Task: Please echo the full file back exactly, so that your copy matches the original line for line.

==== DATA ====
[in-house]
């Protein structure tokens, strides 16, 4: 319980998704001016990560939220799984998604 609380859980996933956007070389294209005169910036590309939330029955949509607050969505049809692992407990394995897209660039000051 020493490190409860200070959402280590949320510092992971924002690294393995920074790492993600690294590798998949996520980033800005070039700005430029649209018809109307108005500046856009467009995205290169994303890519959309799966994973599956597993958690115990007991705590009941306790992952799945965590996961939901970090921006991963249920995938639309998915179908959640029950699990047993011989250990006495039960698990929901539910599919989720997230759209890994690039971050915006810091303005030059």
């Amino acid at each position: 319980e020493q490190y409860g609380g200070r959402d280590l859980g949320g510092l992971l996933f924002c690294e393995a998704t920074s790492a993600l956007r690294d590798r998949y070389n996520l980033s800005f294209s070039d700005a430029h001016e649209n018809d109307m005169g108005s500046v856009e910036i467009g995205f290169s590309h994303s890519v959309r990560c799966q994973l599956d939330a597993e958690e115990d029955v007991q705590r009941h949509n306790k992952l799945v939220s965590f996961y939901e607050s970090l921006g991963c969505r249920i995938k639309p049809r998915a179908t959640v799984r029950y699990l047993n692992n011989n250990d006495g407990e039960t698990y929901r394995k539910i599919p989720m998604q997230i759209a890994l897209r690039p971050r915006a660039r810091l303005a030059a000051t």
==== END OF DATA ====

[in-house]
């Protein structure tokens, strides 16, 4: 319980998704001016990560939220799984998604 609380859980996933956007070389294209005169910036590309939330029955949509607050969505049809692992407990394995897209660039000051 020493490190409860200070959402280590949320510092992971924002690294393995920074790492993600690294590798998949996520980033800005070039700005430029649209018809109307108005500046856009467009995205290169994303890519959309799966994973599956597993958690115990007991705590009941306790992952799945965590996961939901970090921006991963249920995938639309998915179908959640029950699990047993011989250990006495039960698990929901539910599919989720997230759209890994690039971050915006810091303005030059």
């Amino acid at each position: 319980e020493q490190y409860g609380g200070r959402d280590l859980g949320g510092l992971l996933f924002c690294e393995a998704t920074s790492a993600l956007r690294d590798r998949y070389n996520l980033s800005f294209s070039d700005a430029h001016e649209n018809d109307m005169g108005s500046v856009e910036i467009g995205f290169s590309h994303s890519v959309r990560c799966q994973l599956d939330a597993e958690e115990d029955v007991q705590r009941h949509n306790k992952l799945v939220s965590f996961y939901e607050s970090l921006g991963c969505r249920i995938k639309p049809r998915a179908t959640v799984r029950y699990l047993n692992n011989n250990d006495g407990e039960t698990y929901r394995k539910i599919p989720m998604q997230i759209a890994l897209r690039p971050r915006a660039r810091l303005a030059a000051t």